Leaftiers and leafrollers are found on a wide range of plants, including many fruit trees. Prune out the effected foliage, webbing and remove caterpillars from plants. Bacillus thuringiensis (BT) is an effective control for recurring problems, particularly if applied as soon as larvae hatch.4  Trees infested with leafrollers can furthermore be sprayed with horticultural oil.5

Footnotes,  Sources & Further Reading

1, 4, 5 http://www.missouribotanicalgarden.org/gardens-gardening/your-garden/help-for-the-home-gardener/advice-tips-resources/pests-and-problems/insects/caterpillars/caterpillars-leaf-tiers-bagworms-and-web-former.aspx

2 https://content.ces.ncsu.edu/extension-gardener-handbook/4-insects#section_heading_5108

3 https://www.si.edu/spotlight/buginfo/moths

http://hyg.ipm.illinois.edu/article.php?id=359

When you are stumped about something gone wrong in your garden, remember Durham County Cooperative Extension’s  Ask an Expert resource. Send photos and an explanation of what you are seeing to:  mastergardeners@dconc.gov.  

Special Event: Breakfast in the Garden

Are you curious about the role of Durham County Cooperative Extension Services? Join us for breakfast at Briggs Avenue Community Garden on Friday, May 31, 8:30 – 10:30 a.m. for our 2019 Report to the Community.

Enjoy a fresh garden breakfast, tour the garden, see our new greenhouse, learn about Extension’s work in Durham County, meet our new director, Donna Rewalt, and receive a small gift of appreciation for your support.

Photo by Andrea Laine

The event begins at 8:30 a.m. and a short presentation will take place at 9:20 a.m. The event is free but registration is required so we know how much food to prepare.

Register online or call 919-560-0521.

Briggs Avenue Community Garden is located at 1598 S Briggs Avenue in Durham, NC. Get Directions.

Learn With Us, week of May 19

Composting – Durham Garden Forum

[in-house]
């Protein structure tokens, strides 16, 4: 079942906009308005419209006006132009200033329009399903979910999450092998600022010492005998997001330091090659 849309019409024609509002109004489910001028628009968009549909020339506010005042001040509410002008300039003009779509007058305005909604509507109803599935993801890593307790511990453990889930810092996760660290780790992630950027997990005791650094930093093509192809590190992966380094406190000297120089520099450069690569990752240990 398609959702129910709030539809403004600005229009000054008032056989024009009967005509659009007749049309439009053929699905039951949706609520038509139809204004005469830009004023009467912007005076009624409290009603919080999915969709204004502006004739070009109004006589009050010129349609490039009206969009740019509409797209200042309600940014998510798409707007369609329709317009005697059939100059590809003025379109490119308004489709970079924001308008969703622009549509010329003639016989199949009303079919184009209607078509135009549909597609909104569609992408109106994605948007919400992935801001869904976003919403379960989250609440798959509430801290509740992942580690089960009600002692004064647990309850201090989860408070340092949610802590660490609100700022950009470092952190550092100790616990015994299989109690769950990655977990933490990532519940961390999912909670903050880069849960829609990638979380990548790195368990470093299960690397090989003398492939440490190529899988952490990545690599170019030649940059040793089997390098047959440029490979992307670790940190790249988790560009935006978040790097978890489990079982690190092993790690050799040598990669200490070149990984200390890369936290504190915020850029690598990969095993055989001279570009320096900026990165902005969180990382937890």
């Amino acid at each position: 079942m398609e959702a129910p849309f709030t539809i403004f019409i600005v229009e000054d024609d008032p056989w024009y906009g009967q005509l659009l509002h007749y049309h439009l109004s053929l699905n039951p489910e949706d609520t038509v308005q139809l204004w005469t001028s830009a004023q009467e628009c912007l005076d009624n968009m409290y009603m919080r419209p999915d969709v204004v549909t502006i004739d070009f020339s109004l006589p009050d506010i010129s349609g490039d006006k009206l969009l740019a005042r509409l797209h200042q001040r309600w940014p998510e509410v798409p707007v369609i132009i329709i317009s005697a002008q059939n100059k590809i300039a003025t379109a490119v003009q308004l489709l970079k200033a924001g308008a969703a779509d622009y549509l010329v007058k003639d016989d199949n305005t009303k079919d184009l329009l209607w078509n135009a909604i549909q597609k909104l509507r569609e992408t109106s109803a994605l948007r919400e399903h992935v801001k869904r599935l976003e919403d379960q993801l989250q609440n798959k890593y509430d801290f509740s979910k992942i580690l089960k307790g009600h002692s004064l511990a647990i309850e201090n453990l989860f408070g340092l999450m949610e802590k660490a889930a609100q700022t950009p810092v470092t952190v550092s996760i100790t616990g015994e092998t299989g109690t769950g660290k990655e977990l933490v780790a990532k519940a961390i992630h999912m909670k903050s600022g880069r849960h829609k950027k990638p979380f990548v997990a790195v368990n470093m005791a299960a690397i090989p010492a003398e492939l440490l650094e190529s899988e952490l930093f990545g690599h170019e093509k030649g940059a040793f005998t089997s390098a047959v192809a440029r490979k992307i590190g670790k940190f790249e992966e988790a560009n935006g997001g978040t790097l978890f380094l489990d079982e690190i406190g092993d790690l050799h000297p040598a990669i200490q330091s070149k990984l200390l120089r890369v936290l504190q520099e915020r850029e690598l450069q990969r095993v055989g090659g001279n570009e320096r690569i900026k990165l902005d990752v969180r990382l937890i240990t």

Tuesday, May 217:00 – 8:30pm
420 Anderson St, Durham, NC 27708, USA
Description:Composting
Rhonda Sherman, Extension Solid Waste Specialist
Rhonda is a leading authority on vermicomposting, with
additional expertise in composting, recycling and waste
reduction. She also brings an enthusiasm to the subject
that is infectious and energizing. Join us to learn more
about composting at home.

Lectures are free for members, $10 for general public. No pre-registration necessary. Contact: durhamgardenforum@gmail.com

Pollinators – Durham Garden Center
Saturday, May 2510:00 – 11:00am
4536 Hillsborough Rd, Durham, NC 27705, USA
Description:This POLLINATORS talk will offer information, advice and suggestions about the plants and critters that benefit our flower and vegetable gardens and our yards. Also reviewed will be some of the common pests and the diseases that can be prevented by propagating proper pollinator practices. (Say THAT three times quickly.)

Free/Registration required Contact: 919-384-7526 or http://www.durhamgardencenternc.com

Sign up at the store, online or by phone
Include the seminar title and full name(s) of persons attending

Moss in Lawns

by Flora O’Brien

Don’t get me wrong. I love all things mossy. But recently, probably because of all the rain, I’ve been getting questions about how to get rid of moss in lawns. In the spirit of equanimity I will address this subject.